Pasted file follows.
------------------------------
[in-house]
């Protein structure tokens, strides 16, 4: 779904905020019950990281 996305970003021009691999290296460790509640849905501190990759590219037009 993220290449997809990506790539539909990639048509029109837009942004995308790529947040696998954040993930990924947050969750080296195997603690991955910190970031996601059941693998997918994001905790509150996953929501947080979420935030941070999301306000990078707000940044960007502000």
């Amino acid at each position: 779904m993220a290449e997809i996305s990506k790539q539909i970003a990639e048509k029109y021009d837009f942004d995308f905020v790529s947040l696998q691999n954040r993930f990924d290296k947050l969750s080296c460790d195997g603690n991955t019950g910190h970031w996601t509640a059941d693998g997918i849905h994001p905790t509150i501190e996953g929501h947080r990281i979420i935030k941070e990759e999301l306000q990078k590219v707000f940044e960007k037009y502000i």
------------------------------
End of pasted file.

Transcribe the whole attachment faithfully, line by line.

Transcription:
[in-house]
């Protein structure tokens, strides 16, 4: 779904905020019950990281 996305970003021009691999290296460790509640849905501190990759590219037009 993220290449997809990506790539539909990639048509029109837009942004995308790529947040696998954040993930990924947050969750080296195997603690991955910190970031996601059941693998997918994001905790509150996953929501947080979420935030941070999301306000990078707000940044960007502000």
């Amino acid at each position: 779904m993220a290449e997809i996305s990506k790539q539909i970003a990639e048509k029109y021009d837009f942004d995308f905020v790529s947040l696998q691999n954040r993930f990924d290296k947050l969750s080296c460790d195997g603690n991955t019950g910190h970031w996601t509640a059941d693998g997918i849905h994001p905790t509150i501190e996953g929501h947080r990281i979420i935030k941070e990759e999301l306000q990078k590219v707000f940044e960007k037009y502000i």